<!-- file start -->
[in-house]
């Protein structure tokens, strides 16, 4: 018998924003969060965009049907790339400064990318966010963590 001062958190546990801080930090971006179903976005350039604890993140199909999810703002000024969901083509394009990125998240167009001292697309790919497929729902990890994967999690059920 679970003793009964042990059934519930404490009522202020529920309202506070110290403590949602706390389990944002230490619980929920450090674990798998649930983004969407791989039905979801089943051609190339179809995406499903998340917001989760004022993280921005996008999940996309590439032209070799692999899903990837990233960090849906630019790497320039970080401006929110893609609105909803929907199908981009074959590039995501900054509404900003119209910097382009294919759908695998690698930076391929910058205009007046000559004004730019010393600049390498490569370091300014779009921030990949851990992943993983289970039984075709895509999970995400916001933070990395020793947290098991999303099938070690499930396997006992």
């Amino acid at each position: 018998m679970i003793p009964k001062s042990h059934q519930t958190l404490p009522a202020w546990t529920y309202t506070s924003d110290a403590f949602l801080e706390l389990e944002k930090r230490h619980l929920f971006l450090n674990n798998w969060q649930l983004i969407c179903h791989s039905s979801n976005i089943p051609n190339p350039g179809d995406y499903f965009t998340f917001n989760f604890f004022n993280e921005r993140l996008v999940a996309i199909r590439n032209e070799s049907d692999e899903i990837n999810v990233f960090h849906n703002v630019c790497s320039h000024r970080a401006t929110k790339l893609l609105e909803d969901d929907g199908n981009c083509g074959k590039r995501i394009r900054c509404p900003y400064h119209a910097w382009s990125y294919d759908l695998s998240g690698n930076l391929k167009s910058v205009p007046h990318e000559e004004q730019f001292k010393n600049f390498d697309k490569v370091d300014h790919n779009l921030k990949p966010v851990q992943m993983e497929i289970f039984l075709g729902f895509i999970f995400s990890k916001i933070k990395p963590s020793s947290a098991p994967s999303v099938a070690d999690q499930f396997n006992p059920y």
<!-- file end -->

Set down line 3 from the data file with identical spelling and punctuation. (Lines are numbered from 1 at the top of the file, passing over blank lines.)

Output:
């Amino acid at each position: 018998m679970i003793p009964k001062s042990h059934q519930t958190l404490p009522a202020w546990t529920y309202t506070s924003d110290a403590f949602l801080e706390l389990e944002k930090r230490h619980l929920f971006l450090n674990n798998w969060q649930l983004i969407c179903h791989s039905s979801n976005i089943p051609n190339p350039g179809d995406y499903f965009t998340f917001n989760f604890f004022n993280e921005r993140l996008v999940a996309i199909r590439n032209e070799s049907d692999e899903i990837n999810v990233f960090h849906n703002v630019c790497s320039h000024r970080a401006t929110k790339l893609l609105e909803d969901d929907g199908n981009c083509g074959k590039r995501i394009r900054c509404p900003y400064h119209a910097w382009s990125y294919d759908l695998s998240g690698n930076l391929k167009s910058v205009p007046h990318e000559e004004q730019f001292k010393n600049f390498d697309k490569v370091d300014h790919n779009l921030k990949p966010v851990q992943m993983e497929i289970f039984l075709g729902f895509i999970f995400s990890k916001i933070k990395p963590s020793s947290a098991p994967s999303v099938a070690d999690q499930f396997n006992p059920y």